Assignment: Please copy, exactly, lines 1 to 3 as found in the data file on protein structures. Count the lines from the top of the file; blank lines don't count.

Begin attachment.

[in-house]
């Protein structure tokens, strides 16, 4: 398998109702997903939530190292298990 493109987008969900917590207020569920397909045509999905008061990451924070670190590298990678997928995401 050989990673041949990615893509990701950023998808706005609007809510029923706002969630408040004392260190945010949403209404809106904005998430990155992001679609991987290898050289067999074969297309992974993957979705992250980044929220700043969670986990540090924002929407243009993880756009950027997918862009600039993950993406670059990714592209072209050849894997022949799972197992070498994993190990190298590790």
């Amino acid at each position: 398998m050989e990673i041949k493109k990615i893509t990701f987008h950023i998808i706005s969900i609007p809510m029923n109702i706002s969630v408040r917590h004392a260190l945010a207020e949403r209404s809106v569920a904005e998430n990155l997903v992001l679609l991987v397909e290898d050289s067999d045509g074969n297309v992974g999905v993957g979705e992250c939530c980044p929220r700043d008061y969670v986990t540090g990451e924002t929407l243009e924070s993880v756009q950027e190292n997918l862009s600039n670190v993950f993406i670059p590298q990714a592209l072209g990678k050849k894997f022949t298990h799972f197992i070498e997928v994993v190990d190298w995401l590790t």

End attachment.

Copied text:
[in-house]
């Protein structure tokens, strides 16, 4: 398998109702997903939530190292298990 493109987008969900917590207020569920397909045509999905008061990451924070670190590298990678997928995401 050989990673041949990615893509990701950023998808706005609007809510029923706002969630408040004392260190945010949403209404809106904005998430990155992001679609991987290898050289067999074969297309992974993957979705992250980044929220700043969670986990540090924002929407243009993880756009950027997918862009600039993950993406670059990714592209072209050849894997022949799972197992070498994993190990190298590790």
């Amino acid at each position: 398998m050989e990673i041949k493109k990615i893509t990701f987008h950023i998808i706005s969900i609007p809510m029923n109702i706002s969630v408040r917590h004392a260190l945010a207020e949403r209404s809106v569920a904005e998430n990155l997903v992001l679609l991987v397909e290898d050289s067999d045509g074969n297309v992974g999905v993957g979705e992250c939530c980044p929220r700043d008061y969670v986990t540090g990451e924002t929407l243009e924070s993880v756009q950027e190292n997918l862009s600039n670190v993950f993406i670059p590298q990714a592209l072209g990678k050849k894997f022949t298990h799972f197992i070498e997928v994993v190990d190298w995401l590790t």